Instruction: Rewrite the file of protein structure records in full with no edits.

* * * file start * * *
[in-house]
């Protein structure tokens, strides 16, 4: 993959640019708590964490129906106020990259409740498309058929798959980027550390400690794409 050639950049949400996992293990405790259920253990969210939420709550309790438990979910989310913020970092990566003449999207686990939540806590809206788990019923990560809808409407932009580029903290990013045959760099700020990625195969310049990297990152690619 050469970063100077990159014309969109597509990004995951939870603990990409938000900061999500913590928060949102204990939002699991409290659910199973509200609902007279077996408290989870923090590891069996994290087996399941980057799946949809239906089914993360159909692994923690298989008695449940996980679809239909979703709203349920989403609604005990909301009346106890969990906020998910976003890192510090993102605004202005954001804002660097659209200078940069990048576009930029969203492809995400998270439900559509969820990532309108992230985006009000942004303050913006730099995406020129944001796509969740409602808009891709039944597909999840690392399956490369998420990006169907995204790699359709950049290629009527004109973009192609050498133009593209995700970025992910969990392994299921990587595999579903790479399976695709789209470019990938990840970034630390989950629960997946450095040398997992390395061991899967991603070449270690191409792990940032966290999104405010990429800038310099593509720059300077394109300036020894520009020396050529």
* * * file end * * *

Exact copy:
[in-house]
């Protein structure tokens, strides 16, 4: 993959640019708590964490129906106020990259409740498309058929798959980027550390400690794409 050639950049949400996992293990405790259920253990969210939420709550309790438990979910989310913020970092990566003449999207686990939540806590809206788990019923990560809808409407932009580029903290990013045959760099700020990625195969310049990297990152690619 050469970063100077990159014309969109597509990004995951939870603990990409938000900061999500913590928060949102204990939002699991409290659910199973509200609902007279077996408290989870923090590891069996994290087996399941980057799946949809239906089914993360159909692994923690298989008695449940996980679809239909979703709203349920989403609604005990909301009346106890969990906020998910976003890192510090993102605004202005954001804002660097659209200078940069990048576009930029969203492809995400998270439900559509969820990532309108992230985006009000942004303050913006730099995406020129944001796509969740409602808009891709039944597909999840690392399956490369998420990006169907995204790699359709950049290629009527004109973009192609050498133009593209995700970025992910969990392994299921990587595999579903790479399976695709789209470019990938990840970034630390989950629960997946450095040398997992390395061991899967991603070449270690191409792990940032966290999104405010990429800038310099593509720059300077394109300036020894520009020396050529």